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Meet Arran

Arran is five years old and living with cerebral palsy.  He attends regular therapy sessions, a special needs swimming class, and exercises but his physiotherapist suggested that riding a bike would strengthen his quads and help him learn to stand up.

“We decided we needed to be a biking family,” says Karen, Arran’s mum.

The family went to their local bike shop, but it only had trailers for Arran to be pulled along – he couldn’t ride by himself. The bike shop referred the family to Freedom Wheels.

“The first time Richard and I saw Arran ride independently we cried,” says Karen. “Because we’re an energetic, ‘get out and do it’ kind of family! This was a way for us to ride together and ride to school instead of having to drive all the time or push Arran in the wheelchair. It’s just so positive and opens up a lot of doors.”

There have been many benefits from cycling.

“What it’s meant is that Arran can grip and lift a pair of walking sticks to walk, rather than the walking frame and can now hand me his plate from the table. He can even climb the stairs.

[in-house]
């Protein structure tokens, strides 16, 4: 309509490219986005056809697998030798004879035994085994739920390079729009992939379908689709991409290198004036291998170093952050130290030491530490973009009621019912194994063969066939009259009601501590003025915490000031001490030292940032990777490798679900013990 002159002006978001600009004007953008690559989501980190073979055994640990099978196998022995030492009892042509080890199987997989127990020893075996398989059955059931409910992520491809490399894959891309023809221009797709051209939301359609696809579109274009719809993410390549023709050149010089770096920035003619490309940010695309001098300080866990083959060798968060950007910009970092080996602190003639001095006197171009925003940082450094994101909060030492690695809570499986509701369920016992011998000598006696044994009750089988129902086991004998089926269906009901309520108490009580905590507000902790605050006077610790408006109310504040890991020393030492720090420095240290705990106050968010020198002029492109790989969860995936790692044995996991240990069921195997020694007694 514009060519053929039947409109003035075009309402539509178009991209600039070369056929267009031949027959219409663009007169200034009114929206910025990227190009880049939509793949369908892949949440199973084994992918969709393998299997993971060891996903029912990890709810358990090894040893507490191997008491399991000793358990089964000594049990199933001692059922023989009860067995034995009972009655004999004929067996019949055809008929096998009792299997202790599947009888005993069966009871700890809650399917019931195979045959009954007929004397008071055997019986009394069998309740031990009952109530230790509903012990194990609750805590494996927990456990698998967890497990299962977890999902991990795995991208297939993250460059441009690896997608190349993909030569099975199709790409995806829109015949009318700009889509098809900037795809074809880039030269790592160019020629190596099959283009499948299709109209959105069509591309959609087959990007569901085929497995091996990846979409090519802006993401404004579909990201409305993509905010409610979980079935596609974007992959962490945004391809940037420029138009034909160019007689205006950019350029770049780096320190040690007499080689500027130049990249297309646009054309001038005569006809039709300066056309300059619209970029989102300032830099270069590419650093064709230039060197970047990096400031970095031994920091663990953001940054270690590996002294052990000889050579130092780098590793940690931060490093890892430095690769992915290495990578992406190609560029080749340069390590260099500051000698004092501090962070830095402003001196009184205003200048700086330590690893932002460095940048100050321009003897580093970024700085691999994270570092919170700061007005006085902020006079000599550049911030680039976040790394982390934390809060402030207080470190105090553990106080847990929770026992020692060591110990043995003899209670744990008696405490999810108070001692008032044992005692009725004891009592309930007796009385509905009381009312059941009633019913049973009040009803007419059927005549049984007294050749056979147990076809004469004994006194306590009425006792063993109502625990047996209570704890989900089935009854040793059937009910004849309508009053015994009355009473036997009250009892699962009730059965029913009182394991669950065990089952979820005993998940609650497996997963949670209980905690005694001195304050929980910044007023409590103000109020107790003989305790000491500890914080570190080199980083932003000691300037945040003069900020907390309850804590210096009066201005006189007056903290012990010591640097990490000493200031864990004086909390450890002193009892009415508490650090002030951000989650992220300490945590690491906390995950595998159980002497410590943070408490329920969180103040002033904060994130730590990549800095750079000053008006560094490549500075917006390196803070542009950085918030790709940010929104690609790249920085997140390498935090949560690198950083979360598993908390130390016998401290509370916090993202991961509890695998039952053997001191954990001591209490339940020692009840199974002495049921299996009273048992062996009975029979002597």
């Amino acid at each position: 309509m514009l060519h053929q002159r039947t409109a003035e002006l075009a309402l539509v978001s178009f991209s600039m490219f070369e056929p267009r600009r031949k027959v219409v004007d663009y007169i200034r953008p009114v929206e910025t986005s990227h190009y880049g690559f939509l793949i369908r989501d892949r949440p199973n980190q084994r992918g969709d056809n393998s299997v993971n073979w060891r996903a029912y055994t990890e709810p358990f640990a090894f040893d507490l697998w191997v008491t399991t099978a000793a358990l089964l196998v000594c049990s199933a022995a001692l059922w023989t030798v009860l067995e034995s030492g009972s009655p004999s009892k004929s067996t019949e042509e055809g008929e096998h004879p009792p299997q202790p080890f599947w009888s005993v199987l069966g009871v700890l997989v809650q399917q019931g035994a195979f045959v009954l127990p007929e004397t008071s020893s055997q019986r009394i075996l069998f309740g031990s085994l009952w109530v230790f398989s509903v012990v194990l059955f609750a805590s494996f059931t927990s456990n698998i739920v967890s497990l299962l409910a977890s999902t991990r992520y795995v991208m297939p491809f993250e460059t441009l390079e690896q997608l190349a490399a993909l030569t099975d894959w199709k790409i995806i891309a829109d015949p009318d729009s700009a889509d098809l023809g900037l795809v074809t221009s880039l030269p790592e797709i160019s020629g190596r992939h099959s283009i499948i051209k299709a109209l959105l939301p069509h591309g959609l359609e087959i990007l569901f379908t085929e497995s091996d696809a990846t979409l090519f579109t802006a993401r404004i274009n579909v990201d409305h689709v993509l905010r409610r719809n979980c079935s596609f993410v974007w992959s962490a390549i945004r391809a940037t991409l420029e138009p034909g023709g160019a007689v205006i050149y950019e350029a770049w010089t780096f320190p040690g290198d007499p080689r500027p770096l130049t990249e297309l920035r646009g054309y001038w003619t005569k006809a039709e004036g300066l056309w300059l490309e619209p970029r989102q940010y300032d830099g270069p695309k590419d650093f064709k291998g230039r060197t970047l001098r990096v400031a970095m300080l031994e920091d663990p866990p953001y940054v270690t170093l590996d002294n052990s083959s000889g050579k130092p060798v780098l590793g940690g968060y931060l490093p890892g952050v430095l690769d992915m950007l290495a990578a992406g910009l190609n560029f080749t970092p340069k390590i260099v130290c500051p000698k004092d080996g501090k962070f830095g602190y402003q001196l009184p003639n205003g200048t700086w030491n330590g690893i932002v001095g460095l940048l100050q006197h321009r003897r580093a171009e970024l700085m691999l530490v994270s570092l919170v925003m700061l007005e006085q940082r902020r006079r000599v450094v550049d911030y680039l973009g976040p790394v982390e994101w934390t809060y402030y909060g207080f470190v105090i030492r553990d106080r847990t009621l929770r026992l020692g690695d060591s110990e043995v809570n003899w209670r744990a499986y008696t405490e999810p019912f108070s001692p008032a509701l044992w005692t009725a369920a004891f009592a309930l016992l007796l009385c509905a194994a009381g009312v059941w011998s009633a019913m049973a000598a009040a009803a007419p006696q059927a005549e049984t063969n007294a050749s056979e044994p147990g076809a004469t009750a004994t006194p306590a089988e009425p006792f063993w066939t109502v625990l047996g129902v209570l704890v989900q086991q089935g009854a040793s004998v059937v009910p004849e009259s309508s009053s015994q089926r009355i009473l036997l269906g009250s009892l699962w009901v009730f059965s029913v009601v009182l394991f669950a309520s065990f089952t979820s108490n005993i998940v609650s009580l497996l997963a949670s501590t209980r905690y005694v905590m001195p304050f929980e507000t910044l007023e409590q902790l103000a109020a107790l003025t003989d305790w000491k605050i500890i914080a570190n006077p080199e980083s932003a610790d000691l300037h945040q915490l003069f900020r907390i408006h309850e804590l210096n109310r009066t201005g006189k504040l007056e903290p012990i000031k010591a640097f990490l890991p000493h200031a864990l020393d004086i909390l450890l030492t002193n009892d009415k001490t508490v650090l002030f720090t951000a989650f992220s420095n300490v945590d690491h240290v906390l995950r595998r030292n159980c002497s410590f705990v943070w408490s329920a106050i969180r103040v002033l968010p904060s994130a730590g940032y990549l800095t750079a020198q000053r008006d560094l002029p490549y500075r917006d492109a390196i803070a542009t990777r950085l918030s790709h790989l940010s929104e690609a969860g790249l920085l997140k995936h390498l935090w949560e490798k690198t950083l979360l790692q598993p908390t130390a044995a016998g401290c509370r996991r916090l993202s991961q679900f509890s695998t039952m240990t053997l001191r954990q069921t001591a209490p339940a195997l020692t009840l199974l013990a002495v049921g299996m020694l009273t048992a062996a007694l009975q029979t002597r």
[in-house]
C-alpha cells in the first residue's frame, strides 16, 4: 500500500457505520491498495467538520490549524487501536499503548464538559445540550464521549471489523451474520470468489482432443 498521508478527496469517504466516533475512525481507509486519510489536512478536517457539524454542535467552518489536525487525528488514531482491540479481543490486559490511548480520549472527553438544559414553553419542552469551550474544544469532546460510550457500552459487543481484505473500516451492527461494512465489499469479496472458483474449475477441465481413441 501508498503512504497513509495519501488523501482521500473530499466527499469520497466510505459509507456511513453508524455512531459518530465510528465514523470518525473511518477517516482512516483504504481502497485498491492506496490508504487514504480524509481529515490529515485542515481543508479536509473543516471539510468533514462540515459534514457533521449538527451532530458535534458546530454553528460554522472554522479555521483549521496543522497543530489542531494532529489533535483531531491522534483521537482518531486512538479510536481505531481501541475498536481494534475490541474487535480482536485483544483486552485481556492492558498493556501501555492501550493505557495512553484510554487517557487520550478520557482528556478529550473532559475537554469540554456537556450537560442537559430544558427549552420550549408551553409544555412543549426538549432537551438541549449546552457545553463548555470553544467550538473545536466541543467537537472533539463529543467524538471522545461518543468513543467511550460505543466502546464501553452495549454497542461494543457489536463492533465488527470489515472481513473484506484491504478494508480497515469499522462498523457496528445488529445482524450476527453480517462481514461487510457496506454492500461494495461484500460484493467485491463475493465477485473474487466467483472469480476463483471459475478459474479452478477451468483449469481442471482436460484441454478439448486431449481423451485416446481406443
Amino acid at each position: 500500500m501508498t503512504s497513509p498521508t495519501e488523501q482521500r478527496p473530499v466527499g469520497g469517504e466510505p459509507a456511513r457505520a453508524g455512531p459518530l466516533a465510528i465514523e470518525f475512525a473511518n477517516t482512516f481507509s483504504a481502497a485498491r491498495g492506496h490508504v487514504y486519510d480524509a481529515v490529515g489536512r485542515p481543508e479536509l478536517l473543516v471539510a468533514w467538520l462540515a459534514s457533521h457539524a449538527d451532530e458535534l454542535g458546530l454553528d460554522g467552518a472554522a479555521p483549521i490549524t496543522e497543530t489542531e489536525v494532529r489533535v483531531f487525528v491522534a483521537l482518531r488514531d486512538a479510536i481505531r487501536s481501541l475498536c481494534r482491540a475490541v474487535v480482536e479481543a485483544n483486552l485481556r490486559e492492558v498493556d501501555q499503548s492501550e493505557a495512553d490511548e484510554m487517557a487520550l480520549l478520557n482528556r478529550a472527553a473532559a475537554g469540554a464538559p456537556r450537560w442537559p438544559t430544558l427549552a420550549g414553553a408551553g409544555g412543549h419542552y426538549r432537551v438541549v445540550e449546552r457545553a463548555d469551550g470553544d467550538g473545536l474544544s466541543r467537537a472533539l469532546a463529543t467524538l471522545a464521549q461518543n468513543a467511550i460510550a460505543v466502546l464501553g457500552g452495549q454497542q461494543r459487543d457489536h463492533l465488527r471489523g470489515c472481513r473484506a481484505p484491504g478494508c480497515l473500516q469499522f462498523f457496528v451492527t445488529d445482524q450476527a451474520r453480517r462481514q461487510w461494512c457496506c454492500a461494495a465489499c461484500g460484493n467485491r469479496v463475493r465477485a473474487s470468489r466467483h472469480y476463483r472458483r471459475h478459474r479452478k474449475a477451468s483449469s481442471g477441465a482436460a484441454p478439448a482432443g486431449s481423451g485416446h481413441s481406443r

“For school next year they don’t have to put in ramps now, he can hold the railing or someone’s hand and do it himself.”

Sister Roxy is thrilled to be riding with her brother.

“It normalises childhood for them because that’s what other siblings do, she’s not pushing his wheelchair, she’s cycling beside him.”

Arran is well known around the neighbourhood for his special bike.

“You can hear him squeal with delight and the whole street knows he’s coming, it’s just the most glorious sound.”

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TAD acknowledges the traditional owners of country throughout Australia and recognises their continuing connection to land, waters and community. We pay our respects to them and their cultures and to elders past, present and emerging.